Many older, established companies are already in the habit of making sure they’re not discriminating against women when it comes to pay. Now tech startups are starting to get hip to the practice, too.
Pinterest is joining a growing group of young tech startups that are closely reviewing employees’ salaries to make sure men and women are paid fairly. An outside firm is analyzing pay at the 5-year-old social network to make sure it’s not discriminating against any particular group, a spokeswoman recently told The Huffington Post.
The reviews, which started about 18 months ago, take place “during the times of year when employees are up for bonuses and promotion,” said spokeswoman Malorie Lucich in an email. The company, which has more than 600 employees, wouldn’t say if anyone has gotten a raise as a result of its analysis or whether it had turned up any bias.
Pay audits are gaining steam quickly in part because of the growing focus on the struggles of women in the tech industry -- there are fewer females in general, and a real dearth in high-profile positions. The idea is also catching on as so many of these startups start to, well, grow up.
“At first a startup is so focused on survival, and so convinced of its own idealism and its own rightness, who could possibly think we could have biases,” Glenn Kelman, chief executive of 10-year-old real estate website Redfin, told HuffPost.
At the prompting of a couple of its female employees, Redfin not only took a companywide look this year at how it pays women and men, it also published the results. The data happened to look pretty good -- pay is about equal for men and women at the 1,000-person company. In some cases, women are pulling in more money. That surprised Kelman, who cautioned that he expects that might not always be the case. "We're going to make mistakes," he said. The key is having a system for catching discrimination and quickly fixing it.
Kelman said that since Redfin did its audit, other chief executives at small and midsize companies have since reached out to ask about the experience. They’re not on board with pay audits yet, but are exploring the idea, he said.
Some women were being paid less than men at enterprise software company Salesforce.com before it launched a similar effort earlier this year -- also at the prompting of a few female employees. “In certain positions, people were not being paid at the same level,” Chief Executive Marc Benioff recently told The New York Times.
“This is definitely new for startups,” said Joelle Emerson, the founder of Paradigm, a consulting firm that focuses on diversity. Emerson said that a few of her clients, including Pinterest, have started doing the pay comparisons.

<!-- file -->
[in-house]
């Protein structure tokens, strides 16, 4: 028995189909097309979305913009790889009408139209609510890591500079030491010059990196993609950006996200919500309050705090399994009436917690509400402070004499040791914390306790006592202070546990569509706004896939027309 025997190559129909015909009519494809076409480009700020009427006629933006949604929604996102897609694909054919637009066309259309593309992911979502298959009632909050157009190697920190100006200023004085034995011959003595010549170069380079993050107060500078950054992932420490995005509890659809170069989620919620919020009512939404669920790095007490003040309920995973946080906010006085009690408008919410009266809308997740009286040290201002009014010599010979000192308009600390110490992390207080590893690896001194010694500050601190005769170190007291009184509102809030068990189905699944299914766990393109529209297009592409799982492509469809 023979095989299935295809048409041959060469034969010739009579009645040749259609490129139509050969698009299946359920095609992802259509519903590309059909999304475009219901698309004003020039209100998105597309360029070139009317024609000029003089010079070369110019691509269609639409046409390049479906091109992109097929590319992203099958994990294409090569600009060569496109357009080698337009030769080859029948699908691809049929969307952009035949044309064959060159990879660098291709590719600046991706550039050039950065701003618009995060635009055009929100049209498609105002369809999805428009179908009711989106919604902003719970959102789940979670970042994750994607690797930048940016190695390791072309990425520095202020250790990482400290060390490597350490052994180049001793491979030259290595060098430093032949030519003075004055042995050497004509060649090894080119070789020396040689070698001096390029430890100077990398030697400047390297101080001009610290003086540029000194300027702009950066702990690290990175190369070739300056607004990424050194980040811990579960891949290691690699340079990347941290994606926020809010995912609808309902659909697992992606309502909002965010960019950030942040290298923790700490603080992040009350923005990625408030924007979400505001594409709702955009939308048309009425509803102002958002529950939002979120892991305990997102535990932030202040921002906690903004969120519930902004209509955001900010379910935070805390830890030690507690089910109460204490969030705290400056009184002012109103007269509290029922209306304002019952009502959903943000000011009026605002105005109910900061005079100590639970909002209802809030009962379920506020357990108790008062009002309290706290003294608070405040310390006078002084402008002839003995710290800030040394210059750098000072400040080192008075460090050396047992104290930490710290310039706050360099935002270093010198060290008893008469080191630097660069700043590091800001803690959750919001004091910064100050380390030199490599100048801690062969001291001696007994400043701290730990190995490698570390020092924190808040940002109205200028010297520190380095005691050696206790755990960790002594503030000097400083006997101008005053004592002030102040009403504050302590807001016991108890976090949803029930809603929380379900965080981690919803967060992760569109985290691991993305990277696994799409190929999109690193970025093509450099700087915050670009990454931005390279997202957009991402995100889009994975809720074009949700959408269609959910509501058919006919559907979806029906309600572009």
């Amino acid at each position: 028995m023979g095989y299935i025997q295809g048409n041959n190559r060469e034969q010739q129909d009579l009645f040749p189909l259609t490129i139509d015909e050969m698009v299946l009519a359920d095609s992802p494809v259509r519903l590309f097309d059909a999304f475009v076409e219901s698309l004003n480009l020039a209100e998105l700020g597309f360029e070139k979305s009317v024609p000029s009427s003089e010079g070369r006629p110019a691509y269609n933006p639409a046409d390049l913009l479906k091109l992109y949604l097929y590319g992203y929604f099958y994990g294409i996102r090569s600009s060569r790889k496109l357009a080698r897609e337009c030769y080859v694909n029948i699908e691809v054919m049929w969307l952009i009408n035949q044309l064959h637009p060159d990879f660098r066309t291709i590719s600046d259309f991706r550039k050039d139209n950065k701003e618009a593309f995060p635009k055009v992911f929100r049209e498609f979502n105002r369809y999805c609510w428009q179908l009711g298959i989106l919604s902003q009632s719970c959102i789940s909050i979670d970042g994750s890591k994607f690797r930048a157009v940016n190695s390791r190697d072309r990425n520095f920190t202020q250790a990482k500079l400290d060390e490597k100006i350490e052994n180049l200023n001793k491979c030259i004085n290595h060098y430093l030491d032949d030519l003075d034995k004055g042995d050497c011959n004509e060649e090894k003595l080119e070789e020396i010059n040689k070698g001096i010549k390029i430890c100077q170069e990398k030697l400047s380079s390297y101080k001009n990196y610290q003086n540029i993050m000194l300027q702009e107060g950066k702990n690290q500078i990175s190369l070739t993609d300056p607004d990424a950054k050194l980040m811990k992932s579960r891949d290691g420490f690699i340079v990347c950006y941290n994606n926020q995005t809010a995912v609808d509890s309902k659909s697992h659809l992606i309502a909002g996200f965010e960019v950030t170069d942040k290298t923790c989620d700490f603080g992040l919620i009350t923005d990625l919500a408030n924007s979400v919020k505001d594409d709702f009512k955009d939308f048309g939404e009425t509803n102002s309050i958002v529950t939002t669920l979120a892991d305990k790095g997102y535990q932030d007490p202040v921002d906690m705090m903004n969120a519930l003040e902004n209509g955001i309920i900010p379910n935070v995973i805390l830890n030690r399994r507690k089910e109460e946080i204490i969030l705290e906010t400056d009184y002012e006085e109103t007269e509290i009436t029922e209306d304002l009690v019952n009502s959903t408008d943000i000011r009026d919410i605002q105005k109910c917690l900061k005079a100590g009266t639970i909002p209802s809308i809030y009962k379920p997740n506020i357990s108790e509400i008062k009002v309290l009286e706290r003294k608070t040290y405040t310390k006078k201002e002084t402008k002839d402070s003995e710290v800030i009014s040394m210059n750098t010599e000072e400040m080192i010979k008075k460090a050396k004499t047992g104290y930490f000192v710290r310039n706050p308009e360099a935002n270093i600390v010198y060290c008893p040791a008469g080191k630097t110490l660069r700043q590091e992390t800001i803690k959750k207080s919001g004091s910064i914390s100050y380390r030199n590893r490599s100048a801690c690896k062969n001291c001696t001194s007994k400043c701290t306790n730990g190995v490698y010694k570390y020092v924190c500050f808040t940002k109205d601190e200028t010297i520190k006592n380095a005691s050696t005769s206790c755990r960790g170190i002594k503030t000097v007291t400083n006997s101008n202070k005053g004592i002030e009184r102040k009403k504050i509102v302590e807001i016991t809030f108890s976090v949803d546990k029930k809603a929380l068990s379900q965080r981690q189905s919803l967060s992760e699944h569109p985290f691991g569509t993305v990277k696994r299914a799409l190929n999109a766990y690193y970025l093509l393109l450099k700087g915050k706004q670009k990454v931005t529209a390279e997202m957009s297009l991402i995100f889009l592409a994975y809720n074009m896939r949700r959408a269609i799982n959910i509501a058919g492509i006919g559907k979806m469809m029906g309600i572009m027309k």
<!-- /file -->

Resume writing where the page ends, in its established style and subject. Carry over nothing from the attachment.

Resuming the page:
Big companies have been doing these types of audits for years. The end game might not be fairness, per se, but to avoid getting sued for discrimination.
Looking for bias in salaries “should be a standard,” Donna Morris, the senior vice president of people and places at software company Adobe, told HuffPost. Her department looks every year, she said, and Google, Facebook and Microsoft do as well.
If you’re not doing these comparisons, “it’s like a ticking time bomb," said Ken Abosch, a compensation practice leader for Aon Hewitt, which does this kind of work for about 10 to 20 percent of the Fortune 1000 in any given year. (Some employers’ do their own analysis, typically in the HR department.)
Still, even though the practice makes sense, "a surprisingly large number of organizations don’t do this," Abosch said.
There are plenty of cases where Abosch and his team find that females are underpaid relative to men, or when older workers are paid less than younger workers. When that happens, “those things have to be corrected,” he said. Abosch said most companies won’t explain why you’re getting a raise when discrimination is found. But then again, most people getting a random raise aren't going to spend too much time worrying about why.
There's still a long way to go on this issue of pay parity. Men in Silicon Valley earn up to 61 percent more than their female peers, according to a report this year from Joint Venture Silicon Valley. Indeed, the gulf between the sexes is worse in Silicon Valley than in San Francisco at large or the U.S., according to the research group.
If so many companies are starting to think about fair compensation, how could a gap remain? Well, first, there are still plenty of companies that aren't focused on this. And second, because "fair" pay isn't the same as "equal" pay in the workplace.
Companies reviewing their salaries are simply looking for discrimination in pay -- if all the people in a certain class are systematically making less for no good reason. They're looking to keep workers within an acceptable salary range -- so it could be fine for a woman to earn $40,000 a year and a man to earn $50,000 if that's the standard range for a position.
There are plenty of reasons people earn different salaries -- experience and ability, of course, are two. Also, some people negotiate harder for higher pay. Studies have shown that those people are typically men. Once you've got that lower-than-average salary, it follows you around.
The salary analysis at Pinterest is part of a broader diversity initiative at the company, which took the unusual step last month of publicly announcing its goals to increase its hiring of women and minorities.
“We believe the more diverse the team is, the more creative potential we have as a company,” said Michael DeAngelo, Pinterest’s head of people, in a recent blog post. “So we also care a lot about making sure our team includes a wide diversity of skills, life experiences, races, ethnicities, genders and other traits that make us unique.”